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This article was published on July 23, 2012


ZTE introduces China’s first Jelly Bean-powered Android smartphone, the N880E

ZTE introduces China’s first Jelly Bean-powered Android smartphone, the N880E
Jon Russell
Story by

Jon Russell

Jon Russell was Asia Editor for The Next Web from 2011 to 2014. Originally from the UK, he lives in Bangkok, Thailand. You can find him on T Jon Russell was Asia Editor for The Next Web from 2011 to 2014. Originally from the UK, he lives in Bangkok, Thailand. You can find him on Twitter, Angel List, LinkedIn.

ZTE has stolen a march on its rival Android makers by becoming the first to launch a device with support for the new Jelly Bean platform in China.

The company announced today that it has introduced the ZTE N880E smartphone which it says runs the Google Experience version of Jelly Bean and, more significantly, is the first Android 4.1 phone to go on the market in China, and only the third worldwide.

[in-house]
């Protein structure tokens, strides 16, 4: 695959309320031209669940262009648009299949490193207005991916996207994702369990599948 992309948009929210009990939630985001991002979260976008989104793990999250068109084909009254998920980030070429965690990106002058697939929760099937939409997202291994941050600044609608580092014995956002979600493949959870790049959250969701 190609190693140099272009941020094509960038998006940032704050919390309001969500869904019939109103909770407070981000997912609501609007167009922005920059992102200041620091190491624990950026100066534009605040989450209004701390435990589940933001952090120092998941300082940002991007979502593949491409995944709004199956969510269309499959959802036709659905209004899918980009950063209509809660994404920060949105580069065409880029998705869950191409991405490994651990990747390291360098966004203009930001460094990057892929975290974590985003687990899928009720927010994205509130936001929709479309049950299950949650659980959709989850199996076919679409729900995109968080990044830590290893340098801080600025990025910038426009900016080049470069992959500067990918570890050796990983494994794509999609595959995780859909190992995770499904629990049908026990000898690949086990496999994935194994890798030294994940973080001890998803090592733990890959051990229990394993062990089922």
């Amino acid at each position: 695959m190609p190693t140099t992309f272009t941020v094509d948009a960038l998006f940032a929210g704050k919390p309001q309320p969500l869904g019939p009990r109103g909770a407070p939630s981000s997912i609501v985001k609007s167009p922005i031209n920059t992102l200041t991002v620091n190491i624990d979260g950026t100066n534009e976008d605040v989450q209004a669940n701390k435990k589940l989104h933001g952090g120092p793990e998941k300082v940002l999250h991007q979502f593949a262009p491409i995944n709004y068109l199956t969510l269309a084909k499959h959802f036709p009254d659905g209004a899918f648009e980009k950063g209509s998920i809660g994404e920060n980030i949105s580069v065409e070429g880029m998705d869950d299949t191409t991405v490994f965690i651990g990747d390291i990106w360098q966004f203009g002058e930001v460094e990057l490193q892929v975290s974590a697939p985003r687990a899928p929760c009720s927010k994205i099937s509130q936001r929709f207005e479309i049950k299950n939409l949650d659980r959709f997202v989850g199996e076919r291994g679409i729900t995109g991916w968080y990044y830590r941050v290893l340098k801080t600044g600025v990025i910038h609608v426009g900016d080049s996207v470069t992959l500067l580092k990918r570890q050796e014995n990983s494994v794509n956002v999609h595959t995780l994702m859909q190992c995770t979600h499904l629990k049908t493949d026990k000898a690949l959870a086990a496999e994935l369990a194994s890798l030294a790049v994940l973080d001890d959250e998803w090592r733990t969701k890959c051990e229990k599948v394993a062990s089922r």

Jelly Bean was unveiled at the end of June and it began rolling out to HSPA+ Galaxy Nexus devices just two weeks go. Kan Yulun, VP and CTO of ZTE’s handset division, praised the firm’s relationship with Google for getting the device out speedily:

ZTE has an excellent relationship with Google and this, combined with our extensive R&D capabilities and our experience of customising devices for partners around the world, means we are able to bring new technologies to market very quickly.

The 1GHz-powered device was first launched in May and, having racked up 1 million sales, it is back with what ZTE hopes will be greater appeal for China’s consumers. However, it is not clear if the device will retail for a higher price.

Android is the dominant mobile platform in China, accounting for 55.4 percent of active smartphones in the first quarter of 2012, according to iiMedia research, but a significant number of these devices may not be eligible for the Jelly Bean update, once it is fully available.

A large portion of devices are believed to be unlocked, while a number of others run ‘forked’ versions of the Google-owned platform – ruling them out of the latest flavour.

Jelly Bean has had a stop-start beginning, after Australia’s Vodafone put a halt to its rollout — the world’s first from an operator — but the operating system appears to be much anticipated by consumers, thanks to new features like Google Now search.

Image via Flickr / Small_realm